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Nurturing Your Soul During the Holidays

Recommendations for self-care during the holidays.

Holiday decorationsHoliday decorations

Life Letters

It's no secret that the holidays can be a particularly challenging time for many of us. Both the time honored traditions, and the more superficial trappings of the season that bring joy to many Americans, are often painful reminders to those of us who are hurting of what we have lost or never found. During a particularly difficult period in my own life as I attempted to make it through holidays that offered me no comfort, no joy, and no sense of celebration, I struggled to find some sense of meaning that might sustain me. How could I appreciate the Christmas trees, music, parties, and countless other signs of Christmas that both surrounded and seemed to mock me? In an attempt to muster the energy to at least pretend that I wasn't resenting it all, I decided to focus on the deeper meanings of these rituals and to explore how they might serve to nurture my wounded spirit.

In an article entitled, "The Meaning of Christmas: Look Deeper," Peter Kreeft points out that the shepherds at the Nativity scene represent the peasant soul in each of us - the long silenced child who heard Santa on the rooftop, left carrots for the reindeers, and who believed in magic and mystery and awe. This soul, like the shepherd guarding his sheep, stays awake in the darkness faithfully keeping watch over our bodies, and witnesses our untold stories and our secret dreams.


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The shepherds remind us each year to honor our souls and to pause and ask ourselves the following question during the frenetic holy days, "what is it that my soul needs?"

The Wise Men, suggests Kreeft, represents the wisdom that exists within each of us; that part of our selves that searches and leaves behind the comfort and security of the known in order to find our own answers - our own 'Bethlehem'. The wise men, without a map, and with no guarantees that they would reach their destination, bravely traveled onward, fueled by their hope and their faith.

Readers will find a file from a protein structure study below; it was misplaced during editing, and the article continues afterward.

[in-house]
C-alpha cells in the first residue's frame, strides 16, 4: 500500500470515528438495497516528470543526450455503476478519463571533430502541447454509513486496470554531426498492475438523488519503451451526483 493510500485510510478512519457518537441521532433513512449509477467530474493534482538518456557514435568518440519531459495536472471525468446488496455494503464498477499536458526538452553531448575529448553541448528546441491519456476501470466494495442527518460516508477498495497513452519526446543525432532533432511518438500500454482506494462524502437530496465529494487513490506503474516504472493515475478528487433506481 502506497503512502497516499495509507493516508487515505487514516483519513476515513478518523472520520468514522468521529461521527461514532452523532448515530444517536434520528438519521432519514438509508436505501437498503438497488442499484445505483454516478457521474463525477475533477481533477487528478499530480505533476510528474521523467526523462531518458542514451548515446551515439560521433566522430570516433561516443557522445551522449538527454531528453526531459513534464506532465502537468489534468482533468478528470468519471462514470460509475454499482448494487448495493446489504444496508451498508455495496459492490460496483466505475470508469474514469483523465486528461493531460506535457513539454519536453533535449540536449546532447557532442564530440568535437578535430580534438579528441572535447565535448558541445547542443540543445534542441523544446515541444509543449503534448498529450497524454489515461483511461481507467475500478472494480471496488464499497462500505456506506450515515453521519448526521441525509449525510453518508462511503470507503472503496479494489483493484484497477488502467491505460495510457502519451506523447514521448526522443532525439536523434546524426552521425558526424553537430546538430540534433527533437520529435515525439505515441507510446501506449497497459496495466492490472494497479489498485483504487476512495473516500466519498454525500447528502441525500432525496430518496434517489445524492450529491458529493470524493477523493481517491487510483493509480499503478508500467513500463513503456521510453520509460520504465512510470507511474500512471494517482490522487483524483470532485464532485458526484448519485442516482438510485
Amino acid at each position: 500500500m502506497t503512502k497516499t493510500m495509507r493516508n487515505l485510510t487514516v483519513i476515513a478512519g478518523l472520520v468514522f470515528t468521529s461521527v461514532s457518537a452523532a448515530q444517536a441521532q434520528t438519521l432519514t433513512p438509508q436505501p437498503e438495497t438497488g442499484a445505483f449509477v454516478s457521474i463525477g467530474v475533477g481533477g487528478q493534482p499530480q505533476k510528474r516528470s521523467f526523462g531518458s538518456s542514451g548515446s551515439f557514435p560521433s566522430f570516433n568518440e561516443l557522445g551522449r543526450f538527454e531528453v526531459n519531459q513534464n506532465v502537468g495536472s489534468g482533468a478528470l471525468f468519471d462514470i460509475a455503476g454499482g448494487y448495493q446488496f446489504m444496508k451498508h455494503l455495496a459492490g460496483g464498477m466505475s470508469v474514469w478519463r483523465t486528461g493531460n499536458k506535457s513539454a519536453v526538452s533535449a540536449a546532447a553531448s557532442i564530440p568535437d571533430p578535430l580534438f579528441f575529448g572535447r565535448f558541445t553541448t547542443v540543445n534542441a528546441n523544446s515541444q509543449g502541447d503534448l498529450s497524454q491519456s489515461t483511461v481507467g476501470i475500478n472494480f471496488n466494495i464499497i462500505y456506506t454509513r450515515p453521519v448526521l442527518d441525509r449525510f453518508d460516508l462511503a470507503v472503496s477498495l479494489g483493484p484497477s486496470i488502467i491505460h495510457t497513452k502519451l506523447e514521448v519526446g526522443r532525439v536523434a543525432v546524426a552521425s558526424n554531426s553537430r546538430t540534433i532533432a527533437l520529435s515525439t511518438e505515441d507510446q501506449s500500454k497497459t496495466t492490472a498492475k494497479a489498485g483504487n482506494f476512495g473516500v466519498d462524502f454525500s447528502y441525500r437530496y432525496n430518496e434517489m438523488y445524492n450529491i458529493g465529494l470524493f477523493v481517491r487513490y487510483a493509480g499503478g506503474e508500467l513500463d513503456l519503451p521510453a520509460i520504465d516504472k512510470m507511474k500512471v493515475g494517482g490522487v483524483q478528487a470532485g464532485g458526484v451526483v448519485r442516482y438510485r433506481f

As you prepare for the holidays, you may want to ask yourself what it is that you have faith in, what might assist you in getting through the difficult periods of the season? What are your hopes and expectations for this time of year? Are they realistic? Are they based on your own personal needs or on the desires of others? Which holiday activities are likely to be particularly stressful for you? Which of these are actually optional rather than truly necessary? What might you simply say "no" to if you gave yourself permission?

Mistletoe, which lacks roots of its own and lives off the tree it attaches itself to, was thought to be magical by ancient Europeans and a symbol of peace to the Druids and Romans. It has been written that when battling soldiers found themselves under the mistletoe, they immediately laid down their arms and declared peace for the day.

When the stresses of the season threaten to overwhelm us, it can be helpful to allow the mistletoe to remind us of our need to reground and center ourselves. What offers you a sense of calm? What can you hold onto? Is there an issue that you are currently struggling with that you can let go of for the time being, an unnecessary battle you are waging that you can choose to walk away from for the time being and lay down your arms? If you have learned such practices as deep breathing, progressive relaxation, mindfulness, and meditation, now is the time to use them. If you haven't yet acquired these important skills, now is a good time to explore them.